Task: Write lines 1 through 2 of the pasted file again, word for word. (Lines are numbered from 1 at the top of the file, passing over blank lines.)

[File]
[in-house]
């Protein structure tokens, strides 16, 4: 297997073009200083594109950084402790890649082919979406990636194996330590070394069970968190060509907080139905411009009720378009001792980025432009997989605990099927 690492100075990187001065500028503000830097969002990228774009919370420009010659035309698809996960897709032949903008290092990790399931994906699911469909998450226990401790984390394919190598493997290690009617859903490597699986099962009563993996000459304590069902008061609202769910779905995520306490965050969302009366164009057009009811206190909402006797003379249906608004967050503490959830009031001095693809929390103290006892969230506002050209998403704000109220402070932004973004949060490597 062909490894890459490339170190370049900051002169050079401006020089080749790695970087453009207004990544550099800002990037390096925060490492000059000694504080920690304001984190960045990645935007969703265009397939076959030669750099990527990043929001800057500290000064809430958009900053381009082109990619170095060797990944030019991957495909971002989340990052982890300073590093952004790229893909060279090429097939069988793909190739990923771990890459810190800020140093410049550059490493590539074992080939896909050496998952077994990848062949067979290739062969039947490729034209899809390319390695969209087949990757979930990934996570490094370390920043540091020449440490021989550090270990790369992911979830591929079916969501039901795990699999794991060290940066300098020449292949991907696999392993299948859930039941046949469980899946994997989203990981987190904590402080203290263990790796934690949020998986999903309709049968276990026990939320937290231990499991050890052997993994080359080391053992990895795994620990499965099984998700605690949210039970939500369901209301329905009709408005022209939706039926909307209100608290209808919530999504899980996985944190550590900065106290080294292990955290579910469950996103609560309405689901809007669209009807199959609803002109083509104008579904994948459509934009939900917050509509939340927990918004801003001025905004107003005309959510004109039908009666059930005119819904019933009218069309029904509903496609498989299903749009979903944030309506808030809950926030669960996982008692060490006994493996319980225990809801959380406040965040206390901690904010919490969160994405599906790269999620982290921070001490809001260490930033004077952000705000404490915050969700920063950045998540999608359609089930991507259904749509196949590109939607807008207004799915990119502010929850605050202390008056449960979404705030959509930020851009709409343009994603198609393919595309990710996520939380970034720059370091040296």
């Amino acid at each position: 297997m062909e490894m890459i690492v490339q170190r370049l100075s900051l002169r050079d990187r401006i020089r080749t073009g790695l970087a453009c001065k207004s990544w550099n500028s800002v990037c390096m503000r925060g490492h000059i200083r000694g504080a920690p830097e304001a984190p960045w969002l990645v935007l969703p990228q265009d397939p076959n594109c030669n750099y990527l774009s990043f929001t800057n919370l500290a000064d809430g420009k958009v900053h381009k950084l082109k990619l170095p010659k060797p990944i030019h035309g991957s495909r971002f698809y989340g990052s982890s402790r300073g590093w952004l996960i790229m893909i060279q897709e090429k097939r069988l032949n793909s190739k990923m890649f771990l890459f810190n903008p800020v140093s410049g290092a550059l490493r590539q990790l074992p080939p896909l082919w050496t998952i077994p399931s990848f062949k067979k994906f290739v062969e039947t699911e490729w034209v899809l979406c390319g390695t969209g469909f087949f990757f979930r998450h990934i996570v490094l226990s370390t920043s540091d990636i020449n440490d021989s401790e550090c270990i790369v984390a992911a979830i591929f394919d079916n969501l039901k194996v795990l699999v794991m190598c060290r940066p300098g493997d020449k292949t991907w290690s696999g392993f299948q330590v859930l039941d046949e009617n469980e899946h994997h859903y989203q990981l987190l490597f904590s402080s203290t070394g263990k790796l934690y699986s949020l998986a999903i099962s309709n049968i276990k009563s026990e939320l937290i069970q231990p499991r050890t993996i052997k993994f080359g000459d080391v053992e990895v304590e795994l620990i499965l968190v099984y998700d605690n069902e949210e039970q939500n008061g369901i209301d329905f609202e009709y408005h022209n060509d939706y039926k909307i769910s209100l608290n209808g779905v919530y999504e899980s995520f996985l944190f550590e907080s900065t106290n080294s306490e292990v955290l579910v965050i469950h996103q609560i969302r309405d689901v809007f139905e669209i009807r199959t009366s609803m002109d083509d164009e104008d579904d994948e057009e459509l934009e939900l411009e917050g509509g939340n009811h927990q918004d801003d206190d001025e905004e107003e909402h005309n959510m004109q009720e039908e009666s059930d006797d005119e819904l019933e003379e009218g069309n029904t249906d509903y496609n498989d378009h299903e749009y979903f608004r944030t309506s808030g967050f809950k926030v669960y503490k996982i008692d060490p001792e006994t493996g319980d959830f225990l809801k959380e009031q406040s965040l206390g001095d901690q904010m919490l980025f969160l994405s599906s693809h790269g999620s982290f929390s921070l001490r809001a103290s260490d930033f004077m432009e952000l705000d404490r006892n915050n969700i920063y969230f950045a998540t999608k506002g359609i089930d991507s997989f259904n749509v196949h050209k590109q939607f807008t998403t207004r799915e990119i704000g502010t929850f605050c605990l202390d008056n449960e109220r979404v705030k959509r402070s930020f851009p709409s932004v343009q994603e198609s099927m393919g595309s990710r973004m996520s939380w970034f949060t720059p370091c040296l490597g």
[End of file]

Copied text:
[in-house]
């Protein structure tokens, strides 16, 4: 297997073009200083594109950084402790890649082919979406990636194996330590070394069970968190060509907080139905411009009720378009001792980025432009997989605990099927 690492100075990187001065500028503000830097969002990228774009919370420009010659035309698809996960897709032949903008290092990790399931994906699911469909998450226990401790984390394919190598493997290690009617859903490597699986099962009563993996000459304590069902008061609202769910779905995520306490965050969302009366164009057009009811206190909402006797003379249906608004967050503490959830009031001095693809929390103290006892969230506002050209998403704000109220402070932004973004949060490597 062909490894890459490339170190370049900051002169050079401006020089080749790695970087453009207004990544550099800002990037390096925060490492000059000694504080920690304001984190960045990645935007969703265009397939076959030669750099990527990043929001800057500290000064809430958009900053381009082109990619170095060797990944030019991957495909971002989340990052982890300073590093952004790229893909060279090429097939069988793909190739990923771990890459810190800020140093410049550059490493590539074992080939896909050496998952077994990848062949067979290739062969039947490729034209899809390319390695969209087949990757979930990934996570490094370390920043540091020449440490021989550090270990790369992911979830591929079916969501039901795990699999794991060290940066300098020449292949991907696999392993299948859930039941046949469980899946994997989203990981987190904590402080203290263990790796934690949020998986999903309709049968276990026990939320937290231990499991050890052997993994080359080391053992990895795994620990499965099984998700605690949210039970939500369901209301329905009709408005022209939706039926909307209100608290209808919530999504899980996985944190550590900065106290080294292990955290579910469950996103609560309405689901809007669209009807199959609803002109083509104008579904994948459509934009939900917050509509939340927990918004801003001025905004107003005309959510004109039908009666059930005119819904019933009218069309029904509903496609498989299903749009979903944030309506808030809950926030669960996982008692060490006994493996319980225990809801959380406040965040206390901690904010919490969160994405599906790269999620982290921070001490809001260490930033004077952000705000404490915050969700920063950045998540999608359609089930991507259904749509196949590109939607807008207004799915990119502010929850605050202390008056449960979404705030959509930020851009709409343009994603198609393919595309990710996520939380970034720059370091040296």